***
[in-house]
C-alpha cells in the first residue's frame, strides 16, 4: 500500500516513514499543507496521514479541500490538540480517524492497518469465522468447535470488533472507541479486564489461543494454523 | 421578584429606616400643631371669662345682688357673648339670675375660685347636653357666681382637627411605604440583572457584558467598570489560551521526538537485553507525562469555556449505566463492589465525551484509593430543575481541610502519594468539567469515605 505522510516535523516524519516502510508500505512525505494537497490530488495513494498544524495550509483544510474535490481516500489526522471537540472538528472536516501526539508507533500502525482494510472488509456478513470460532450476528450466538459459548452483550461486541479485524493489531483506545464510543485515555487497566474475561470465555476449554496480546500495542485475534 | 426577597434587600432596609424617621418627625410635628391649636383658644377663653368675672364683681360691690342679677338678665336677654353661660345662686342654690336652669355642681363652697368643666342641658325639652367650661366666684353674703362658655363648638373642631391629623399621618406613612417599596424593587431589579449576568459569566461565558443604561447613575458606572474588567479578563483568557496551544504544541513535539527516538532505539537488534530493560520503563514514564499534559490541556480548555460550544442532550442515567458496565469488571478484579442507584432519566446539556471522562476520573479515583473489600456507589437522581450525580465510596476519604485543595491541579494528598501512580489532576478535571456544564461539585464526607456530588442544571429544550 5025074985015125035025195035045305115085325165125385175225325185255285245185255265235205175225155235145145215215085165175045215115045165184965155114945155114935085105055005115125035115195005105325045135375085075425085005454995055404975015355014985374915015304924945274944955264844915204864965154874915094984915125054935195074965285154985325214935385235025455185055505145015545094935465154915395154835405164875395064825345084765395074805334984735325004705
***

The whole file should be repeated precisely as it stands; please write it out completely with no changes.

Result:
[in-house]
C-alpha cells in the first residue's frame, strides 16, 4: 500500500516513514499543507496521514479541500490538540480517524492497518469465522468447535470488533472507541479486564489461543494454523 | 421578584429606616400643631371669662345682688357673648339670675375660685347636653357666681382637627411605604440583572457584558467598570489560551521526538537485553507525562469555556449505566463492589465525551484509593430543575481541610502519594468539567469515605 505522510516535523516524519516502510508500505512525505494537497490530488495513494498544524495550509483544510474535490481516500489526522471537540472538528472536516501526539508507533500502525482494510472488509456478513470460532450476528450466538459459548452483550461486541479485524493489531483506545464510543485515555487497566474475561470465555476449554496480546500495542485475534 | 426577597434587600432596609424617621418627625410635628391649636383658644377663653368675672364683681360691690342679677338678665336677654353661660345662686342654690336652669355642681363652697368643666342641658325639652367650661366666684353674703362658655363648638373642631391629623399621618406613612417599596424593587431589579449576568459569566461565558443604561447613575458606572474588567479578563483568557496551544504544541513535539527516538532505539537488534530493560520503563514514564499534559490541556480548555460550544442532550442515567458496565469488571478484579442507584432519566446539556471522562476520573479515583473489600456507589437522581450525580465510596476519604485543595491541579494528598501512580489532576478535571456544564461539585464526607456530588442544571429544550 5025074985015125035025195035045305115085325165125385175225325185255285245185255265235205175225155235145145215215085165175045215115045165184965155114945155114935085105055005115125035115195005105325045135375085075425085005454995055404975015355014985374915015304924945274944955264844915204864965154874915094984915125054935195074965285154985325214935385235025455185055505145015545094935465154915395154835405164875395064825345084765395074805334984735325004705